About Us

(excerpts from Rolling Stone issue 661 Feb. 2012 by A. Hugh Jassle)

Jeff Bickford
The Bridge - Rock and Roll Covers Band Boston
Founding member Jeff Bickford fondly remembers playing solo back in the day.
“Me, my guitar and mic and the wait staff.  That was heaven.”
For any musician, growth and popularity is all intertwined.  Perhaps not so much with ‘The Bridge’ but as Bickford explains, a full band made it that much better.
“Having a band behind me has been the best.  Having them in front of me when people throw water bottles or handfuls of pasta is even better.”
Now that Stephen Jackson and Erik Marks have joined Bickford, more doors are opening.
“They are my ‘engine room’.  They keep the song going.  Plus, like an engine room, I can keep them in the back where no one can see them.  Ultimately that’s the best for me and the audience.”

Bickford excels at getting the audience involved and his catalog of songs is impressive.  For any gigging musician, requests are a part of life.  The one that gets yelled out more than the typical “Metallica!” or “Skynyrd!”?
He pauses and a confused look crosses his face.
“That would be ‘You Suck!’.  I still haven’t found the chords to that one.”

Stephen Jackson
The Bridge - Rock and Roll Covers Band Boston
Dazed by his meteoric rise in small-town-fame and still confused by the 6 strings on a guitar, Stephen Jackson holds down the foundation of ‘The Bridge’ on bass guitar.  Starting with the 4-string bass guitar in highschool as a shortcut to popularity without the heavy lifting of 6 strings seemed like a fool proof plan as well as a new creative outlet.
“You can only play Dungeons and Dragons 4-5 nights a week for so long before you get burned out,” says Jackson.  “I needed something else to do and that turned out to be sitting alone in my room trying to figure out my bass guitar.”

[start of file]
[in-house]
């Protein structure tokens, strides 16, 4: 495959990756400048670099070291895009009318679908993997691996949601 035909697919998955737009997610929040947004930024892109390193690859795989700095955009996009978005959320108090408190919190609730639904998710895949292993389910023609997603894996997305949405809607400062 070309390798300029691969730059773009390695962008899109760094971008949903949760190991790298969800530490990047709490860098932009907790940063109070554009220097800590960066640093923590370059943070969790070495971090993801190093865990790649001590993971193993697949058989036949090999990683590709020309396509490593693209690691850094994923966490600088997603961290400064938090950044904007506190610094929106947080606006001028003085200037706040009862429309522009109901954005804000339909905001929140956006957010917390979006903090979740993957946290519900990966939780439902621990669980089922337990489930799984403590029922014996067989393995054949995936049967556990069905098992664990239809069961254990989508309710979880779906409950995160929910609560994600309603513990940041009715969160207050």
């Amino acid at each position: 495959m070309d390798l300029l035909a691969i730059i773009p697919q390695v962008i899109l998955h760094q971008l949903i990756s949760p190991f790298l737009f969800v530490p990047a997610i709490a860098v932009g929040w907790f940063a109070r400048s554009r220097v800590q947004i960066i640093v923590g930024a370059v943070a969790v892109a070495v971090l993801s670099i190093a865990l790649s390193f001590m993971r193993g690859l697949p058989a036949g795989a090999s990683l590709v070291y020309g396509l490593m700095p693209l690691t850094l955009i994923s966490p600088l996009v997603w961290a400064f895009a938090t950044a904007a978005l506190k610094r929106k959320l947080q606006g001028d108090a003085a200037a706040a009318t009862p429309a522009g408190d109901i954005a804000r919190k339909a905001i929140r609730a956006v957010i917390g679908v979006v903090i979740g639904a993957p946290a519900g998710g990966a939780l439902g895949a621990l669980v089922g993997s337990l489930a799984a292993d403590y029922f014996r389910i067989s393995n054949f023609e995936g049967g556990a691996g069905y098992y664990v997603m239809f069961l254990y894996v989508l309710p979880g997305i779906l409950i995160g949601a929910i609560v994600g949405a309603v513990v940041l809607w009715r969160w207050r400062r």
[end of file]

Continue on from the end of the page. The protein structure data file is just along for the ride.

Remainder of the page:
So did he stick with it?
“I sold it after a few years for scuba equipment” he says with a shrug.

Bickford says Jackson’s contributions are more felt than heard.
“We really love pumping up that bass.  People dance to the bass.  Plus when you take out the mids and treble, you don’t notice all the root notes he misses.”
Jackson seems ok with that strategy too.
“Roots are for house plants” he declares.

Erik Marks
The Bridge - Rock and Roll Covers Band Boston
The newest member of The Bridge is also the oldest and wisest. Marks has spent many years preparing for a moment just like this.
“Common time is for noobs!” he declares with a huge smile, and his volume increases with his excitement. “Cross sticking with some paradiddling decrescendos while ghost noting some flams, that’s where it’s at!”

After a spectacular midlife crisis that cost his home town of West Newbury over $40,000, Marks decided he needed to re-evaluate some life choices. He poured over his old music theory books and reignited his drumming passion. “I kept looking at those old books, because they were propping up the corner of my old couch, and I thought ‘I need to do this!'”
According to Marks, it is taking a bit of work to pull Bickford and Jackson into the more essoteric aspects of music. “Man, they would just say ‘we go around 4 times’ over and over and over!” He shakes his head while still smiling. “Even the term ‘bar’ seemed to confuse them!”

“He has a blazing white smile behind that kit and he is really high energy” says Jackson. “Now we have 2 people in the band that women will talk to, Jeff and Erik.”
Jeff Bickford is happy too. “When Steve said we had a new drummer, I turned around at the gig and there was some new guy I didn’t recognize and I thought ‘eh cool I guess'”.
Marks says he will stick with The Bridge for now and without being asked a specific question, fanatically declares “I need me some thirty-second-note polyrythm triplets with some syncopation!”